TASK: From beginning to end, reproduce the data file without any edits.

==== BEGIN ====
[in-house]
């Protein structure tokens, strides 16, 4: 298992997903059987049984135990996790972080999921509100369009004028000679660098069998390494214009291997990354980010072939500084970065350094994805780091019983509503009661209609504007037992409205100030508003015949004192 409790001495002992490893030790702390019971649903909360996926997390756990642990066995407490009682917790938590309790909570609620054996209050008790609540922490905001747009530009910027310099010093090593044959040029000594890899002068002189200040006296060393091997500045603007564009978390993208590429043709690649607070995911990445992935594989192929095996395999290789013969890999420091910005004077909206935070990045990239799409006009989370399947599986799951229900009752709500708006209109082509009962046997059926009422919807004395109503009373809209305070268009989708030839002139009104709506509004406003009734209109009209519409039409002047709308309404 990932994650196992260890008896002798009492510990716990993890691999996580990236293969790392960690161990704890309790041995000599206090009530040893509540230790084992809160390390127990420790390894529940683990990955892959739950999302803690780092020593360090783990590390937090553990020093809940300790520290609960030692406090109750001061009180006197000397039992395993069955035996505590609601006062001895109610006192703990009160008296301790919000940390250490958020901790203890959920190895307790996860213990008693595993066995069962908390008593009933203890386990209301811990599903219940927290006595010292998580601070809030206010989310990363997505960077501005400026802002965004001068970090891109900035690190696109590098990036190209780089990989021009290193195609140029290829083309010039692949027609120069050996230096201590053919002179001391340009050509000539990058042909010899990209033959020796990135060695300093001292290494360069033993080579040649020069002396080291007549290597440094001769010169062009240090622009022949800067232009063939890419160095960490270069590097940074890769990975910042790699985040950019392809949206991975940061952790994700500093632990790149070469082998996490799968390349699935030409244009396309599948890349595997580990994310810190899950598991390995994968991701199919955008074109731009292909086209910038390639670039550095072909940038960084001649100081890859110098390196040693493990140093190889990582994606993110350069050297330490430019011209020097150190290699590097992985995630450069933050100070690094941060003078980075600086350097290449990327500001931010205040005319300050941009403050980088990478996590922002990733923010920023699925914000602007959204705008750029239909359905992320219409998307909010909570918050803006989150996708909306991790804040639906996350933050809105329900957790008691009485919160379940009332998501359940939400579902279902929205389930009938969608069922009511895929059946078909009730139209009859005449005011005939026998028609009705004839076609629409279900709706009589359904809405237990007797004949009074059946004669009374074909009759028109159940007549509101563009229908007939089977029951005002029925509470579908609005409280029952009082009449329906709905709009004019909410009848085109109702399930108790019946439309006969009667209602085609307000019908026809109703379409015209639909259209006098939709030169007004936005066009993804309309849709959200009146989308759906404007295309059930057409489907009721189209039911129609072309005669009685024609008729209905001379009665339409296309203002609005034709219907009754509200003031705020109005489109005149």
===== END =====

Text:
[in-house]
């Protein structure tokens, strides 16, 4: 298992997903059987049984135990996790972080999921509100369009004028000679660098069998390494214009291997990354980010072939500084970065350094994805780091019983509503009661209609504007037992409205100030508003015949004192 409790001495002992490893030790702390019971649903909360996926997390756990642990066995407490009682917790938590309790909570609620054996209050008790609540922490905001747009530009910027310099010093090593044959040029000594890899002068002189200040006296060393091997500045603007564009978390993208590429043709690649607070995911990445992935594989192929095996395999290789013969890999420091910005004077909206935070990045990239799409006009989370399947599986799951229900009752709500708006209109082509009962046997059926009422919807004395109503009373809209305070268009989708030839002139009104709506509004406003009734209109009209519409039409002047709308309404 990932994650196992260890008896002798009492510990716990993890691999996580990236293969790392960690161990704890309790041995000599206090009530040893509540230790084992809160390390127990420790390894529940683990990955892959739950999302803690780092020593360090783990590390937090553990020093809940300790520290609960030692406090109750001061009180006197000397039992395993069955035996505590609601006062001895109610006192703990009160008296301790919000940390250490958020901790203890959920190895307790996860213990008693595993066995069962908390008593009933203890386990209301811990599903219940927290006595010292998580601070809030206010989310990363997505960077501005400026802002965004001068970090891109900035690190696109590098990036190209780089990989021009290193195609140029290829083309010039692949027609120069050996230096201590053919002179001391340009050509000539990058042909010899990209033959020796990135060695300093001292290494360069033993080579040649020069002396080291007549290597440094001769010169062009240090622009022949800067232009063939890419160095960490270069590097940074890769990975910042790699985040950019392809949206991975940061952790994700500093632990790149070469082998996490799968390349699935030409244009396309599948890349595997580990994310810190899950598991390995994968991701199919955008074109731009292909086209910038390639670039550095072909940038960084001649100081890859110098390196040693493990140093190889990582994606993110350069050297330490430019011209020097150190290699590097992985995630450069933050100070690094941060003078980075600086350097290449990327500001931010205040005319300050941009403050980088990478996590922002990733923010920023699925914000602007959204705008750029239909359905992320219409998307909010909570918050803006989150996708909306991790804040639906996350933050809105329900957790008691009485919160379940009332998501359940939400579902279902929205389930009938969608069922009511895929059946078909009730139209009859005449005011005939026998028609009705004839076609629409279900709706009589359904809405237990007797004949009074059946004669009374074909009759028109159940007549509101563009229908007939089977029951005002029925509470579908609005409280029952009082009449329906709905709009004019909410009848085109109702399930108790019946439309006969009667209602085609307000019908026809109703379409015209639909259209006098939709030169007004936005066009993804309309849709959200009146989308759906404007295309059930057409489907009721189209039911129609072309005669009685024609008729209905001379009665339409296309203002609005034709219907009754509200003031705020109005489109005149």